We all agreed that a glossary would have been very helpful. Another inclusion that would have helped is a list of the characters – who they are, how they’re related, etc. For one thing, there are a great many of them and they’re hard to keep straight. Of course, this impacts the plot, which, as the narrative progresses, becomes increasingly Byzantine.

The Kirkus review of A Famine of Horses was generally favorable, with reviewer describing the the book as “A briskly paced debut rich in spiky characters, eccentric accents, and, above all, a charismatic hero with a sense of honor and a sense of humor.” On the other hand, the Publishers Weekly reviewer was distinctly underwhelmed. That review concludes thus:

Chisholm’s short digressions on the new concept of due process are thoughtful but blunted by archaic terms. And Carey, an upright courtier with the gift of guile, remains too distant, never fully retaining the reader’s sympathies.

That last sentence left me scratching my head. Did this reviewer read the same book I read? In Patricia Finney’s introduction to the year 2000 paperback edition (published by Poisoned Pen Press), she confesses that she’s fallen “hook, line and sinker, for the elegant and charming Sir Robert Carey.” I felt the same way.

Sir Robert Carey, First Earl of Monmouth

Our discussion ranged freely over various aspects of this book. Frank mentioned the fear felt by ordinary people when venturing out alone, especially at night. Marge said that there was a fair amount of humor in the novel, more, at any rate, than she had expected to encounter. She also reminded us of another historical novelist whom we’ve read enjoyed: Candace Robb.

We talked about the way in which details of clothing and food add greatly to the novel’s verisimilitude. And oh, the fleas! Some of us began to itch with empathy for the beleaguered characters.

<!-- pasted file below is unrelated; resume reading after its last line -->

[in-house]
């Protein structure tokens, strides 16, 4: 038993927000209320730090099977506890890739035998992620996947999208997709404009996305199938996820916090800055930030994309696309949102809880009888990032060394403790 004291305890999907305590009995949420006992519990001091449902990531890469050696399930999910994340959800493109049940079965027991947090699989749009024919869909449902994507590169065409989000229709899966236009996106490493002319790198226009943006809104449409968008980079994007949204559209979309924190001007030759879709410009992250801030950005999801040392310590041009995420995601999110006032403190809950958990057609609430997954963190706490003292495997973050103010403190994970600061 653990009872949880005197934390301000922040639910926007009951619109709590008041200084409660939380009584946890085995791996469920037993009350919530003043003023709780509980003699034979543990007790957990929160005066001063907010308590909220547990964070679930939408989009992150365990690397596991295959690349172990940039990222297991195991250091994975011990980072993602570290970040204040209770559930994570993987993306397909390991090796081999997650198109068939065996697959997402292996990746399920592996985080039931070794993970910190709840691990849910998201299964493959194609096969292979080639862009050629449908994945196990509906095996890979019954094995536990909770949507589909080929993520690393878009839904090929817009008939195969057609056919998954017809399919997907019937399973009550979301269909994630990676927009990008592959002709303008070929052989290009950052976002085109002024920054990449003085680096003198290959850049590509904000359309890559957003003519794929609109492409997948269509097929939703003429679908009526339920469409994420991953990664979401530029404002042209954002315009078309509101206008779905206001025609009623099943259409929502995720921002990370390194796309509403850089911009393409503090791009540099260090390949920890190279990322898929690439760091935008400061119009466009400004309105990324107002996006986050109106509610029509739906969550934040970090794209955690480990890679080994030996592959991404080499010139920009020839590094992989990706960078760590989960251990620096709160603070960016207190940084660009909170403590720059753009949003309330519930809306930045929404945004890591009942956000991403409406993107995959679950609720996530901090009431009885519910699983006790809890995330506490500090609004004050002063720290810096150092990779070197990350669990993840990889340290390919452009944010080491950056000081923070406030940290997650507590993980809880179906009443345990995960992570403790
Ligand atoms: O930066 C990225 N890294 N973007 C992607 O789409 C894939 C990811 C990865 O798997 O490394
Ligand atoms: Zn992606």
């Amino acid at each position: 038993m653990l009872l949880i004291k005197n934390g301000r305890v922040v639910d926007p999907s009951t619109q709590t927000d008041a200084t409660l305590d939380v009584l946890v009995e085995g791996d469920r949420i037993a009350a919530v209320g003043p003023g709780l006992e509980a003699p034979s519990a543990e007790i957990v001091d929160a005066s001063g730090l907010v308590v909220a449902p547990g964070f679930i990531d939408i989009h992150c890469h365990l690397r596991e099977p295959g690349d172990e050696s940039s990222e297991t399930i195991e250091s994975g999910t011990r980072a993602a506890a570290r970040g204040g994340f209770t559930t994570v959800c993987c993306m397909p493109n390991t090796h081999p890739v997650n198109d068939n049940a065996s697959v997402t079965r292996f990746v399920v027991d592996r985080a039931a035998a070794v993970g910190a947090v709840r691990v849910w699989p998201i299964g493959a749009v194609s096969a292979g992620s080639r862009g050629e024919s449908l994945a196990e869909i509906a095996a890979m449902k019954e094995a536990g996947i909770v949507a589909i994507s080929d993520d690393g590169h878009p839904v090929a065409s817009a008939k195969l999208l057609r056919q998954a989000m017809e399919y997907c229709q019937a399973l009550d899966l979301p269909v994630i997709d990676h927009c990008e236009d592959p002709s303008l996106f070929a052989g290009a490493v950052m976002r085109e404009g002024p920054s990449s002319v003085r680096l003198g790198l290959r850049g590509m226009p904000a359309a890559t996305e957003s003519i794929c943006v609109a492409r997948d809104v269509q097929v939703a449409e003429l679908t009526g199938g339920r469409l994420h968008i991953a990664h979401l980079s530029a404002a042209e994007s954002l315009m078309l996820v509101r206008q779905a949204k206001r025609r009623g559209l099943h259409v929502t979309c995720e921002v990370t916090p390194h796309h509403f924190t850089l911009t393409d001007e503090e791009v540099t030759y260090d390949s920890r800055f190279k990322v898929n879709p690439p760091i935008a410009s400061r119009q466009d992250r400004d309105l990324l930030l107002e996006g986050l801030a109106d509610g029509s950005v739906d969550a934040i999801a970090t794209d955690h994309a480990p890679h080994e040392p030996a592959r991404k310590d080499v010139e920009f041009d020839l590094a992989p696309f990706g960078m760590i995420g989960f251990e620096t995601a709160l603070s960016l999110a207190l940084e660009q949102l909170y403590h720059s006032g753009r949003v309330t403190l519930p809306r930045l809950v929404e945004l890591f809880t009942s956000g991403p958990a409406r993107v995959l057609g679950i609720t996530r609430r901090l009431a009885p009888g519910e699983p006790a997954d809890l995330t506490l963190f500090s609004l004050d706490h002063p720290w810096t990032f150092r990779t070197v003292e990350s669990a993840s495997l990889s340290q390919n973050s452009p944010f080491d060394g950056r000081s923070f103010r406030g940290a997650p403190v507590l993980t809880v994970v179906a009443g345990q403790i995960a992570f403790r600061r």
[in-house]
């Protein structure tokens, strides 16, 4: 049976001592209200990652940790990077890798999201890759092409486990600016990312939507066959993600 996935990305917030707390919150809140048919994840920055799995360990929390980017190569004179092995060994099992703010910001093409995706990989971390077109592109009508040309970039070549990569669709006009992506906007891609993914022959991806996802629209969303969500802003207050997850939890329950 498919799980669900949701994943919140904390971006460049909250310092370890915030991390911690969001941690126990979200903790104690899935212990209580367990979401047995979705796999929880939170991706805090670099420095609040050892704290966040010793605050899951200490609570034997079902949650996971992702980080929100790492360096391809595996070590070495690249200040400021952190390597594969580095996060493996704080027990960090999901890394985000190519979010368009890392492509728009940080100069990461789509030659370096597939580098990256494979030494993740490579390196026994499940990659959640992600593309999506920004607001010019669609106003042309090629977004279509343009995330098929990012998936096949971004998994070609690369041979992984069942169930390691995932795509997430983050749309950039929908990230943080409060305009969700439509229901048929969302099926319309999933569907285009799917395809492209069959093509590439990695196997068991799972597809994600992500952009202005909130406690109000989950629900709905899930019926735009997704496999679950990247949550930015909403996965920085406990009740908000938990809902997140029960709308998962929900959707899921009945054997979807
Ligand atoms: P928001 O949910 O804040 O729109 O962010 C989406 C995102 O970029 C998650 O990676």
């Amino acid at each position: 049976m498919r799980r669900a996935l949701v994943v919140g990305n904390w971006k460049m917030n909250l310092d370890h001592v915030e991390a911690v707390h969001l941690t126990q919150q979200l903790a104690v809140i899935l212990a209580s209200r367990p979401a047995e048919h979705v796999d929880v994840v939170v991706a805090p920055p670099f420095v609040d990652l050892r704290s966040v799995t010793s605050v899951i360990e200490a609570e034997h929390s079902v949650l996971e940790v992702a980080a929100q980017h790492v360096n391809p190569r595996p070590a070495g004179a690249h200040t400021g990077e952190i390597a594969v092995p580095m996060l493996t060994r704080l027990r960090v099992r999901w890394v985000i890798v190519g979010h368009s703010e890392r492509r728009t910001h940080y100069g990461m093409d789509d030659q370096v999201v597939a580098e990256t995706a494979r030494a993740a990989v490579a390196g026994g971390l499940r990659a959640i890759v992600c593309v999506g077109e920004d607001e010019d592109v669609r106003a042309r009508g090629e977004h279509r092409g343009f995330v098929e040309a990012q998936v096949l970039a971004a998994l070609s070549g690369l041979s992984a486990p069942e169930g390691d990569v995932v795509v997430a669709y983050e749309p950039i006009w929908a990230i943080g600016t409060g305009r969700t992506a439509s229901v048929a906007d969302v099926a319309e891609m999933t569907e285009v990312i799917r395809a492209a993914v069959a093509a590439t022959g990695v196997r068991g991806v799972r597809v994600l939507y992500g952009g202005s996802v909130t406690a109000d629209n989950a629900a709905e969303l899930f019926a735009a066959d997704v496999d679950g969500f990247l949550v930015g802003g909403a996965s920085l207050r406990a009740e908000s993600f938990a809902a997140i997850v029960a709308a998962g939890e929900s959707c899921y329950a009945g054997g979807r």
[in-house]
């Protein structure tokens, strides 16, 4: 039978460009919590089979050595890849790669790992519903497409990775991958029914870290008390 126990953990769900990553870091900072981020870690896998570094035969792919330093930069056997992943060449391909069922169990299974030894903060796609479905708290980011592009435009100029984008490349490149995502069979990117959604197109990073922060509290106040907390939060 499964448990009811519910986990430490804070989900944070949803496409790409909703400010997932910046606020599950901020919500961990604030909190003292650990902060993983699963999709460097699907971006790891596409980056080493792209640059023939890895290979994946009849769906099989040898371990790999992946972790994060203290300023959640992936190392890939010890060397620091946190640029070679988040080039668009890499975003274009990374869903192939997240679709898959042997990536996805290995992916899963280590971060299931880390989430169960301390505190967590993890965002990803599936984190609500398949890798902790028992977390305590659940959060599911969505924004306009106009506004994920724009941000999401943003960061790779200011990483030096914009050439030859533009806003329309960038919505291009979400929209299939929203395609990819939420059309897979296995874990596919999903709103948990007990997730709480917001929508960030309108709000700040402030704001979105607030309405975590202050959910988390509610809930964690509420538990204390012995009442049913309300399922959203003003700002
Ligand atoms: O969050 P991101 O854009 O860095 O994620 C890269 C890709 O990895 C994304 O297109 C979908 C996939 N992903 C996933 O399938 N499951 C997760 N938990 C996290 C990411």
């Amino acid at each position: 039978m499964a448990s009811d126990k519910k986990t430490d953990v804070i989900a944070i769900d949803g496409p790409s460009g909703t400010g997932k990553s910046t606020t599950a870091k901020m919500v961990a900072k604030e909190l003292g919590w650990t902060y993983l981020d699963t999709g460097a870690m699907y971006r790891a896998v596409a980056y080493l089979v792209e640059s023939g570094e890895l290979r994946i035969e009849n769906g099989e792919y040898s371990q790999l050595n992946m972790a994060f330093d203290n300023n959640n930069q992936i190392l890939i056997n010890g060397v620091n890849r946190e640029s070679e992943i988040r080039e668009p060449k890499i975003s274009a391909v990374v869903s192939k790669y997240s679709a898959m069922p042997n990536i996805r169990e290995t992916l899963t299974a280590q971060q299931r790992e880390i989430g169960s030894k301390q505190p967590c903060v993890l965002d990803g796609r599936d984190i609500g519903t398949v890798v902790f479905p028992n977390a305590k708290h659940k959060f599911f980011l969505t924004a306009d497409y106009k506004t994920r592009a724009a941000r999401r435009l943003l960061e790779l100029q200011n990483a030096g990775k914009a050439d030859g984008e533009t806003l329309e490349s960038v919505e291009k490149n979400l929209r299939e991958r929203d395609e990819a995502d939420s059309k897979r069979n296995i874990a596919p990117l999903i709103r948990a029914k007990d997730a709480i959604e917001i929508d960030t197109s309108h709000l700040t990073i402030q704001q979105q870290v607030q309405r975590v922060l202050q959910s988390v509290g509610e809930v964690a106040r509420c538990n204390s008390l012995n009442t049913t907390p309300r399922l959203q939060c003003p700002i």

I think just about everyone agreed that the plot was very complicated. It was hard not to get lost in the thicket of events, some of which seemed to careen into the narrative with sudden and unexpected force. The murder described at the book’s very outset almost seems to have  been shoved aside by the general melee. The solution almost seems hastily arrived  at, toward the very conclusion of the narrative. I had to reread that section several times to make sure I’d gotten in right. (That ending was not at all satisfactory to Pauline. She found it very dismaying.)

However, the novel has many strengths, one in particular being the creation of especially vivid female characters. Elizabeth Widdrington, Sir Robert’s (unfortunately chastely married) lady love; Janet Dodd, Henry’s fearless wife; and the wonderfully named Philadelphia Scrope, wife of the chief Warden and beloved sister to Sir Robert, will probably stay with you for a while after you’ve finished the book.

In my previous post on Famine, I recounted two of my favorite scenes. I’d like to add another. This one takes place at a banquet at Netherby, stronghold of the Earl of Bothwell:

  As the procession reached the high table and the chief men were served, the Earl stood up and threw half a breadroll at a nervous-looking priest in the corner.

“Say a grace for us, Reverend,” he shouted.

The Reverend stood up and gabbled some Latin, which was in fact a part of the old wedding service, if Carey’s feeble classical knowledge served him right. Everyone shouted Amen, bent their heads and began shovelling food into their guts as if they were half starved.

I can just see this happening. In fact, I found many scenes in Famine exceptionally rich visually. I think the book would make a great movie or television series.